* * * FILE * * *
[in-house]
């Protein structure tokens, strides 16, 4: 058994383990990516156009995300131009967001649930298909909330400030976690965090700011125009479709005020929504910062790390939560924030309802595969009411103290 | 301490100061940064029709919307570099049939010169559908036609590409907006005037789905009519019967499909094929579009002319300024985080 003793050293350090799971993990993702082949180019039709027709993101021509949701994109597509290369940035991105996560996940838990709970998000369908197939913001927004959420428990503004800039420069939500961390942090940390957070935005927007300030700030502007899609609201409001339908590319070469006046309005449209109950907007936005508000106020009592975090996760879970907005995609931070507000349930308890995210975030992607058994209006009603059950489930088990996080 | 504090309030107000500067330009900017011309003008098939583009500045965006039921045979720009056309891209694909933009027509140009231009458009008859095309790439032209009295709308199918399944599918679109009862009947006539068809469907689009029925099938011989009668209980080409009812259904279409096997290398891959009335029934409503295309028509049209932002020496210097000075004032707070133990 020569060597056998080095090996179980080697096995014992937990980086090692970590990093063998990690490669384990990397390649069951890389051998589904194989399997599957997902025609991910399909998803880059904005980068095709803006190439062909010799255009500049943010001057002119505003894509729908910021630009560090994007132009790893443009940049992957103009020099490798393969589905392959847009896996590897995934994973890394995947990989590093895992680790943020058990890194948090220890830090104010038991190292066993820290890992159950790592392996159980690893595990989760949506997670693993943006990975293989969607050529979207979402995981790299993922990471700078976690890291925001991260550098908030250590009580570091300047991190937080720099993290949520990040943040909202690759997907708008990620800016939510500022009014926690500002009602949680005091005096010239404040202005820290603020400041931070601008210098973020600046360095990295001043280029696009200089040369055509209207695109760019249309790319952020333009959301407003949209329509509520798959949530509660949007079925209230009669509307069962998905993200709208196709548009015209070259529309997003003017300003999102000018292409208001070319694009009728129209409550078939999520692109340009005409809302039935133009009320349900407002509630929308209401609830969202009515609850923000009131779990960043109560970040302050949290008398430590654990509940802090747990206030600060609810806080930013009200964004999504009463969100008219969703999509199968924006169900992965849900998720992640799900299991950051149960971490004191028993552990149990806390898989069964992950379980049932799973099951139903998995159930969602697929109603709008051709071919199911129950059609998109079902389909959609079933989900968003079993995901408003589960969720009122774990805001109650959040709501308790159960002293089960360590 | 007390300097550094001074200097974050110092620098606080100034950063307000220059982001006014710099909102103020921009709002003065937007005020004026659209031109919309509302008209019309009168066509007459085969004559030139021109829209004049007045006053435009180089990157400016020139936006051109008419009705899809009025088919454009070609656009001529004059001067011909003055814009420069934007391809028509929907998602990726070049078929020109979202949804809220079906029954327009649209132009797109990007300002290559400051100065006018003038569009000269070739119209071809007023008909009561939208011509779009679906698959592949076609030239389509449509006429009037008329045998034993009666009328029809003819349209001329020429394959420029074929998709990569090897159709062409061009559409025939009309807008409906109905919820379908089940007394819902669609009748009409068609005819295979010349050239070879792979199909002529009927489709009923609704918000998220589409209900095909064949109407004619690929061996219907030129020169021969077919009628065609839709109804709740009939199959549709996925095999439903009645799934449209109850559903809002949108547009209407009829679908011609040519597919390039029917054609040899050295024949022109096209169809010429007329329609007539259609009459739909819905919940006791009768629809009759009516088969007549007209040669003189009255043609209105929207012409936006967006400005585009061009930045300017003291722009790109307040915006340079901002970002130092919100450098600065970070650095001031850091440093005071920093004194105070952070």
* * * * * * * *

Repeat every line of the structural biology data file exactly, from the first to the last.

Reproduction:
[in-house]
């Protein structure tokens, strides 16, 4: 058994383990990516156009995300131009967001649930298909909330400030976690965090700011125009479709005020929504910062790390939560924030309802595969009411103290 | 301490100061940064029709919307570099049939010169559908036609590409907006005037789905009519019967499909094929579009002319300024985080 003793050293350090799971993990993702082949180019039709027709993101021509949701994109597509290369940035991105996560996940838990709970998000369908197939913001927004959420428990503004800039420069939500961390942090940390957070935005927007300030700030502007899609609201409001339908590319070469006046309005449209109950907007936005508000106020009592975090996760879970907005995609931070507000349930308890995210975030992607058994209006009603059950489930088990996080 | 504090309030107000500067330009900017011309003008098939583009500045965006039921045979720009056309891209694909933009027509140009231009458009008859095309790439032209009295709308199918399944599918679109009862009947006539068809469907689009029925099938011989009668209980080409009812259904279409096997290398891959009335029934409503295309028509049209932002020496210097000075004032707070133990 020569060597056998080095090996179980080697096995014992937990980086090692970590990093063998990690490669384990990397390649069951890389051998589904194989399997599957997902025609991910399909998803880059904005980068095709803006190439062909010799255009500049943010001057002119505003894509729908910021630009560090994007132009790893443009940049992957103009020099490798393969589905392959847009896996590897995934994973890394995947990989590093895992680790943020058990890194948090220890830090104010038991190292066993820290890992159950790592392996159980690893595990989760949506997670693993943006990975293989969607050529979207979402995981790299993922990471700078976690890291925001991260550098908030250590009580570091300047991190937080720099993290949520990040943040909202690759997907708008990620800016939510500022009014926690500002009602949680005091005096010239404040202005820290603020400041931070601008210098973020600046360095990295001043280029696009200089040369055509209207695109760019249309790319952020333009959301407003949209329509509520798959949530509660949007079925209230009669509307069962998905993200709208196709548009015209070259529309997003003017300003999102000018292409208001070319694009009728129209409550078939999520692109340009005409809302039935133009009320349900407002509630929308209401609830969202009515609850923000009131779990960043109560970040302050949290008398430590654990509940802090747990206030600060609810806080930013009200964004999504009463969100008219969703999509199968924006169900992965849900998720992640799900299991950051149960971490004191028993552990149990806390898989069964992950379980049932799973099951139903998995159930969602697929109603709008051709071919199911129950059609998109079902389909959609079933989900968003079993995901408003589960969720009122774990805001109650959040709501308790159960002293089960360590 | 007390300097550094001074200097974050110092620098606080100034950063307000220059982001006014710099909102103020921009709002003065937007005020004026659209031109919309509302008209019309009168066509007459085969004559030139021109829209004049007045006053435009180089990157400016020139936006051109008419009705899809009025088919454009070609656009001529004059001067011909003055814009420069934007391809028509929907998602990726070049078929020109979202949804809220079906029954327009649209132009797109990007300002290559400051100065006018003038569009000269070739119209071809007023008909009561939208011509779009679906698959592949076609030239389509449509006429009037008329045998034993009666009328029809003819349209001329020429394959420029074929998709990569090897159709062409061009559409025939009309807008409906109905919820379908089940007394819902669609009748009409068609005819295979010349050239070879792979199909002529009927489709009923609704918000998220589409209900095909064949109407004619690929061996219907030129020169021969077919009628065609839709109804709740009939199959549709996925095999439903009645799934449209109850559903809002949108547009209407009829679908011609040519597919390039029917054609040899050295024949022109096209169809010429007329329609007539259609009459739909819905919940006791009768629809009759009516088969007549007209040669003189009255043609209105929207012409936006967006400005585009061009930045300017003291722009790109307040915006340079901002970002130092919100450098600065970070650095001031850091440093005071920093004194105070952070």